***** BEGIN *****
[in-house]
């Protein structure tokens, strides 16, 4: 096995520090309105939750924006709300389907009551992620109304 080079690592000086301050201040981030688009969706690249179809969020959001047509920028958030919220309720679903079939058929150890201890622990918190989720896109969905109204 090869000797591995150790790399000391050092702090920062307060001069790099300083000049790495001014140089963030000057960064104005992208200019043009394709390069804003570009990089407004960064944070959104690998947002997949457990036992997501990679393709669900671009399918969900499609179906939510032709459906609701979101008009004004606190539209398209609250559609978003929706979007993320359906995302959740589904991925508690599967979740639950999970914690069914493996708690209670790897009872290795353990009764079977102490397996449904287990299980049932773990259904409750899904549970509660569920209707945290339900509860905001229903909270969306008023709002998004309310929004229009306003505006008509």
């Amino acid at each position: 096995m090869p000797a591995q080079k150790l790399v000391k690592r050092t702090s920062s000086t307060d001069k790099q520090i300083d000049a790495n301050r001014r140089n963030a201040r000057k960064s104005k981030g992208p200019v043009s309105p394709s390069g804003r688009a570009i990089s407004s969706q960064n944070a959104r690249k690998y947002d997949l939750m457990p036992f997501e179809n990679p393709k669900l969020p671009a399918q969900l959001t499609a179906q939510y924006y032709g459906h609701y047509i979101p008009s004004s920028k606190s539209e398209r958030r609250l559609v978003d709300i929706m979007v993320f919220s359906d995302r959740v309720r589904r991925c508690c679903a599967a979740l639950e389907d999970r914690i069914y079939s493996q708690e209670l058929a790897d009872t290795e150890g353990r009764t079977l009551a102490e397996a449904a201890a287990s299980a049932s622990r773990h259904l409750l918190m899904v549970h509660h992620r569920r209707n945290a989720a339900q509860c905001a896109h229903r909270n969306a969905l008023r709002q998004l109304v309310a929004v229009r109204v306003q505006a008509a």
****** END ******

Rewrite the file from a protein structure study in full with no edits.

[in-house]
């Protein structure tokens, strides 16, 4: 096995520090309105939750924006709300389907009551992620109304 080079690592000086301050201040981030688009969706690249179809969020959001047509920028958030919220309720679903079939058929150890201890622990918190989720896109969905109204 090869000797591995150790790399000391050092702090920062307060001069790099300083000049790495001014140089963030000057960064104005992208200019043009394709390069804003570009990089407004960064944070959104690998947002997949457990036992997501990679393709669900671009399918969900499609179906939510032709459906609701979101008009004004606190539209398209609250559609978003929706979007993320359906995302959740589904991925508690599967979740639950999970914690069914493996708690209670790897009872290795353990009764079977102490397996449904287990299980049932773990259904409750899904549970509660569920209707945290339900509860905001229903909270969306008023709002998004309310929004229009306003505006008509």
């Amino acid at each position: 096995m090869p000797a591995q080079k150790l790399v000391k690592r050092t702090s920062s000086t307060d001069k790099q520090i300083d000049a790495n301050r001014r140089n963030a201040r000057k960064s104005k981030g992208p200019v043009s309105p394709s390069g804003r688009a570009i990089s407004s969706q960064n944070a959104r690249k690998y947002d997949l939750m457990p036992f997501e179809n990679p393709k669900l969020p671009a399918q969900l959001t499609a179906q939510y924006y032709g459906h609701y047509i979101p008009s004004s920028k606190s539209e398209r958030r609250l559609v978003d709300i929706m979007v993320f919220s359906d995302r959740v309720r589904r991925c508690c679903a599967a979740l639950e389907d999970r914690i069914y079939s493996q708690e209670l058929a790897d009872t290795e150890g353990r009764t079977l009551a102490e397996a449904a201890a287990s299980a049932s622990r773990h259904l409750l918190m899904v549970h509660h992620r569920r209707n945290a989720a339900q509860c905001a896109h229903r909270n969306a969905l008023r709002q998004l109304v309310a929004v229009r109204v306003q505006a008509a």